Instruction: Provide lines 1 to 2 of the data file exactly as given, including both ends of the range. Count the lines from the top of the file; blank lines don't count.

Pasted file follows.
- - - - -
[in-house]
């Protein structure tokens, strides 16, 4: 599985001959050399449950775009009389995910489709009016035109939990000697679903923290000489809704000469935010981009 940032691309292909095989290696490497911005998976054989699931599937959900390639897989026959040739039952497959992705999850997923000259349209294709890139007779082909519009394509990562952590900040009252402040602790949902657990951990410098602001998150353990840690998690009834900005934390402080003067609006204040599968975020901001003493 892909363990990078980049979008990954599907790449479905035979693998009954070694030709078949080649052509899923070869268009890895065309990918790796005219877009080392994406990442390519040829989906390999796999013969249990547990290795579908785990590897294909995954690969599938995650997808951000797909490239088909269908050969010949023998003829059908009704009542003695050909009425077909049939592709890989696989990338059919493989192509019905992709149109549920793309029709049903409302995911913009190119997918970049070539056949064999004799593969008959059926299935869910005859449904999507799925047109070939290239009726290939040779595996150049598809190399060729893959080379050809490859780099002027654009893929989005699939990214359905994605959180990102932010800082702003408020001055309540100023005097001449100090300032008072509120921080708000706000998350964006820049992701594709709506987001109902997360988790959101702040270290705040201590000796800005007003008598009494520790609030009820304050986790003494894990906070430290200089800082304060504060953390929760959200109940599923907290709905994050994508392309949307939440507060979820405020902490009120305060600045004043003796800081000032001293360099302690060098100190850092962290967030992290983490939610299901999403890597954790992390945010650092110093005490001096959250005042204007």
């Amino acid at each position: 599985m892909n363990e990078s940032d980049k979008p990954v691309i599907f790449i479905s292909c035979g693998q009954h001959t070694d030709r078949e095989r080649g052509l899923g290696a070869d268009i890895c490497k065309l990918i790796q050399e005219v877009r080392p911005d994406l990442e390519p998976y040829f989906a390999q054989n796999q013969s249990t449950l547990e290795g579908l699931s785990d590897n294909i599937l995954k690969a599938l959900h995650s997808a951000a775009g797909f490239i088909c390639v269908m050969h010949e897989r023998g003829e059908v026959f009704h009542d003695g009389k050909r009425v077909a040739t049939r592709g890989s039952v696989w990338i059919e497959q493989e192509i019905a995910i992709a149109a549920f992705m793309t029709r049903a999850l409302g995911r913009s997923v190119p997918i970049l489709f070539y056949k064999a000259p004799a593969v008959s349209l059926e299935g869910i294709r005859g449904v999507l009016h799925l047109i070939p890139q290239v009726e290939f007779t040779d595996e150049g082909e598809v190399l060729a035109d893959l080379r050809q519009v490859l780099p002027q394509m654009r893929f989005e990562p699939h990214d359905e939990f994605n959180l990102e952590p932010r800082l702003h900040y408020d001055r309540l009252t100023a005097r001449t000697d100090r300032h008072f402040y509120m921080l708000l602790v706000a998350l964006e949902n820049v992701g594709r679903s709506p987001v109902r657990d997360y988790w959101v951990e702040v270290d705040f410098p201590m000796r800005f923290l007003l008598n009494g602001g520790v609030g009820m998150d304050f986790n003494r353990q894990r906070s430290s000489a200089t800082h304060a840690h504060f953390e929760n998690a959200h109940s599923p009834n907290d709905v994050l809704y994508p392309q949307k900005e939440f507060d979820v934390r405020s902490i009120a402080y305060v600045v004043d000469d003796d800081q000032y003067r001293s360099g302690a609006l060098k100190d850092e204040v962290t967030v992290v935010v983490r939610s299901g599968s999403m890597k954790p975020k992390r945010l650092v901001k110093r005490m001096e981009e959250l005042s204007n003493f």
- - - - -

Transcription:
[in-house]
């Protein structure tokens, strides 16, 4: 599985001959050399449950775009009389995910489709009016035109939990000697679903923290000489809704000469935010981009 940032691309292909095989290696490497911005998976054989699931599937959900390639897989026959040739039952497959992705999850997923000259349209294709890139007779082909519009394509990562952590900040009252402040602790949902657990951990410098602001998150353990840690998690009834900005934390402080003067609006204040599968975020901001003493 892909363990990078980049979008990954599907790449479905035979693998009954070694030709078949080649052509899923070869268009890895065309990918790796005219877009080392994406990442390519040829989906390999796999013969249990547990290795579908785990590897294909995954690969599938995650997808951000797909490239088909269908050969010949023998003829059908009704009542003695050909009425077909049939592709890989696989990338059919493989192509019905992709149109549920793309029709049903409302995911913009190119997918970049070539056949064999004799593969008959059926299935869910005859449904999507799925047109070939290239009726290939040779595996150049598809190399060729893959080379050809490859780099002027654009893929989005699939990214359905994605959180990102932010800082702003408020001055309540100023005097001449100090300032008072509120921080708000706000998350964006820049992701594709709506987001109902997360988790959101702040270290705040201590000796800005007003008598009494520790609030009820304050986790003494894990906070430290200089800082304060504060953390929760959200109940599923907290709905994050994508392309949307939440507060979820405020902490009120305060600045004043003796800081000032001293360099302690060098100190850092962290967030992290983490939610299901999403890597954790992390945010650092110093005490001096959250005042204007």